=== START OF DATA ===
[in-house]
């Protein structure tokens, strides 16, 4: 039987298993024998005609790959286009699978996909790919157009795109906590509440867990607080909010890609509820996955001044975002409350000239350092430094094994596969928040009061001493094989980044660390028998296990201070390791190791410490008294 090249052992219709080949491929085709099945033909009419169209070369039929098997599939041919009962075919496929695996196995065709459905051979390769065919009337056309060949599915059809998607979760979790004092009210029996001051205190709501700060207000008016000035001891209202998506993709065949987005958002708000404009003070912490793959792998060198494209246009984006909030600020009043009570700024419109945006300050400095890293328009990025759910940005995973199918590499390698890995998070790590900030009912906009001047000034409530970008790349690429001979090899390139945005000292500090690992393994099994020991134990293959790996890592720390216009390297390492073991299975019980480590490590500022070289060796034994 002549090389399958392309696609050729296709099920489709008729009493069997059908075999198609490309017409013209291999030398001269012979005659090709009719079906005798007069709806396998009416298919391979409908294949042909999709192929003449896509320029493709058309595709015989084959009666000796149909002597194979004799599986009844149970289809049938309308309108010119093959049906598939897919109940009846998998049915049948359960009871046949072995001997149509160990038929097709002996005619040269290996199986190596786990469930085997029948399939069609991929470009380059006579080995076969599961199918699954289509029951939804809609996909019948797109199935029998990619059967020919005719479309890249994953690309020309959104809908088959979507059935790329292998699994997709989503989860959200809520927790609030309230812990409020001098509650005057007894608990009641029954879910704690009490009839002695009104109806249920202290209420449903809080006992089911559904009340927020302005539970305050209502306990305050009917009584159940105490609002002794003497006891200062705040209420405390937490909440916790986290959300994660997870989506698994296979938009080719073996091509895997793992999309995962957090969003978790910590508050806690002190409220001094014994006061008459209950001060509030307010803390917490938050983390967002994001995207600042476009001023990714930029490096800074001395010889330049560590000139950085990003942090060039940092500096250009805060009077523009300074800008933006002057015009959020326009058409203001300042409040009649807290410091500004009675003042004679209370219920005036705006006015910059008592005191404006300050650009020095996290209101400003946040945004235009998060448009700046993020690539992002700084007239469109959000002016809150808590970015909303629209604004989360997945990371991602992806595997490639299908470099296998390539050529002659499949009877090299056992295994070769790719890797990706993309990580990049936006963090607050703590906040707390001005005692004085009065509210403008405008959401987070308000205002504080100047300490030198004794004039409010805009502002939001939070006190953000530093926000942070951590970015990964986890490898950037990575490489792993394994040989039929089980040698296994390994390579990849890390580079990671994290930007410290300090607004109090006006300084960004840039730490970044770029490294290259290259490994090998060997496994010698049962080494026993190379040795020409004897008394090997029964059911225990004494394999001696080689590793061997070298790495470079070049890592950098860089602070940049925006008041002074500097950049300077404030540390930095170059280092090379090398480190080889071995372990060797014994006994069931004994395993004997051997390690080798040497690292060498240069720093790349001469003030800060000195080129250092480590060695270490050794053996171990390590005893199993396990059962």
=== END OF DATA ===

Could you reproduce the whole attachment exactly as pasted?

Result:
[in-house]
């Protein structure tokens, strides 16, 4: 039987298993024998005609790959286009699978996909790919157009795109906590509440867990607080909010890609509820996955001044975002409350000239350092430094094994596969928040009061001493094989980044660390028998296990201070390791190791410490008294 090249052992219709080949491929085709099945033909009419169209070369039929098997599939041919009962075919496929695996196995065709459905051979390769065919009337056309060949599915059809998607979760979790004092009210029996001051205190709501700060207000008016000035001891209202998506993709065949987005958002708000404009003070912490793959792998060198494209246009984006909030600020009043009570700024419109945006300050400095890293328009990025759910940005995973199918590499390698890995998070790590900030009912906009001047000034409530970008790349690429001979090899390139945005000292500090690992393994099994020991134990293959790996890592720390216009390297390492073991299975019980480590490590500022070289060796034994 002549090389399958392309696609050729296709099920489709008729009493069997059908075999198609490309017409013209291999030398001269012979005659090709009719079906005798007069709806396998009416298919391979409908294949042909999709192929003449896509320029493709058309595709015989084959009666000796149909002597194979004799599986009844149970289809049938309308309108010119093959049906598939897919109940009846998998049915049948359960009871046949072995001997149509160990038929097709002996005619040269290996199986190596786990469930085997029948399939069609991929470009380059006579080995076969599961199918699954289509029951939804809609996909019948797109199935029998990619059967020919005719479309890249994953690309020309959104809908088959979507059935790329292998699994997709989503989860959200809520927790609030309230812990409020001098509650005057007894608990009641029954879910704690009490009839002695009104109806249920202290209420449903809080006992089911559904009340927020302005539970305050209502306990305050009917009584159940105490609002002794003497006891200062705040209420405390937490909440916790986290959300994660997870989506698994296979938009080719073996091509895997793992999309995962957090969003978790910590508050806690002190409220001094014994006061008459209950001060509030307010803390917490938050983390967002994001995207600042476009001023990714930029490096800074001395010889330049560590000139950085990003942090060039940092500096250009805060009077523009300074800008933006002057015009959020326009058409203001300042409040009649807290410091500004009675003042004679209370219920005036705006006015910059008592005191404006300050650009020095996290209101400003946040945004235009998060448009700046993020690539992002700084007239469109959000002016809150808590970015909303629209604004989360997945990371991602992806595997490639299908470099296998390539050529002659499949009877090299056992295994070769790719890797990706993309990580990049936006963090607050703590906040707390001005005692004085009065509210403008405008959401987070308000205002504080100047300490030198004794004039409010805009502002939001939070006190953000530093926000942070951590970015990964986890490898950037990575490489792993394994040989039929089980040698296994390994390579990849890390580079990671994290930007410290300090607004109090006006300084960004840039730490970044770029490294290259290259490994090998060997496994010698049962080494026993190379040795020409004897008394090997029964059911225990004494394999001696080689590793061997070298790495470079070049890592950098860089602070940049925006008041002074500097950049300077404030540390930095170059280092090379090398480190080889071995372990060797014994006994069931004994395993004997051997390690080798040497690292060498240069720093790349001469003030800060000195080129250092480590060695270490050794053996171990390590005893199993396990059962």